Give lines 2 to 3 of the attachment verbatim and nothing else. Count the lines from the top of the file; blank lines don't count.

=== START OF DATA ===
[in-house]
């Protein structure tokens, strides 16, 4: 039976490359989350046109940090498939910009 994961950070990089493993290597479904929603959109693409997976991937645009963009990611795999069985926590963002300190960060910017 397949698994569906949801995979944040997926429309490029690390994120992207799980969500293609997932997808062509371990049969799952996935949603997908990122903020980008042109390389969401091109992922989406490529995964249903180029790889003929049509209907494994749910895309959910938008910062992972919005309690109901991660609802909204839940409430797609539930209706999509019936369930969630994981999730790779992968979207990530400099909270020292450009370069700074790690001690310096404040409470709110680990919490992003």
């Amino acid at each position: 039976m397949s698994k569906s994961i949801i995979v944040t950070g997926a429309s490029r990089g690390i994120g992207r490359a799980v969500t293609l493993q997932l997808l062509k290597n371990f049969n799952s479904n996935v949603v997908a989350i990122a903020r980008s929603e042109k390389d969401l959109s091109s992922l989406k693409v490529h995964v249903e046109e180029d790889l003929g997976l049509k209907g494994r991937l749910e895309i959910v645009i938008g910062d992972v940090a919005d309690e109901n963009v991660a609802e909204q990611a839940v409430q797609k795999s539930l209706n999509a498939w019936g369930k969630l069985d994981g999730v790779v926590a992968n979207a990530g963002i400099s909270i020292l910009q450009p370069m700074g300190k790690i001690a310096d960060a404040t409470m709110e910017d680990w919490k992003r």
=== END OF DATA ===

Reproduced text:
């Protein structure tokens, strides 16, 4: 039976490359989350046109940090498939910009 994961950070990089493993290597479904929603959109693409997976991937645009963009990611795999069985926590963002300190960060910017 397949698994569906949801995979944040997926429309490029690390994120992207799980969500293609997932997808062509371990049969799952996935949603997908990122903020980008042109390389969401091109992922989406490529995964249903180029790889003929049509209907494994749910895309959910938008910062992972919005309690109901991660609802909204839940409430797609539930209706999509019936369930969630994981999730790779992968979207990530400099909270020292450009370069700074790690001690310096404040409470709110680990919490992003």
């Amino acid at each position: 039976m397949s698994k569906s994961i949801i995979v944040t950070g997926a429309s490029r990089g690390i994120g992207r490359a799980v969500t293609l493993q997932l997808l062509k290597n371990f049969n799952s479904n996935v949603v997908a989350i990122a903020r980008s929603e042109k390389d969401l959109s091109s992922l989406k693409v490529h995964v249903e046109e180029d790889l003929g997976l049509k209907g494994r991937l749910e895309i959910v645009i938008g910062d992972v940090a919005d309690e109901n963009v991660a609802e909204q990611a839940v409430q797609k795999s539930l209706n999509a498939w019936g369930k969630l069985d994981g999730v790779v926590a992968n979207a990530g963002i400099s909270i020292l910009q450009p370069m700074g300190k790690i001690a310096d960060a404040t409470m709110e910017d680990w919490k992003r």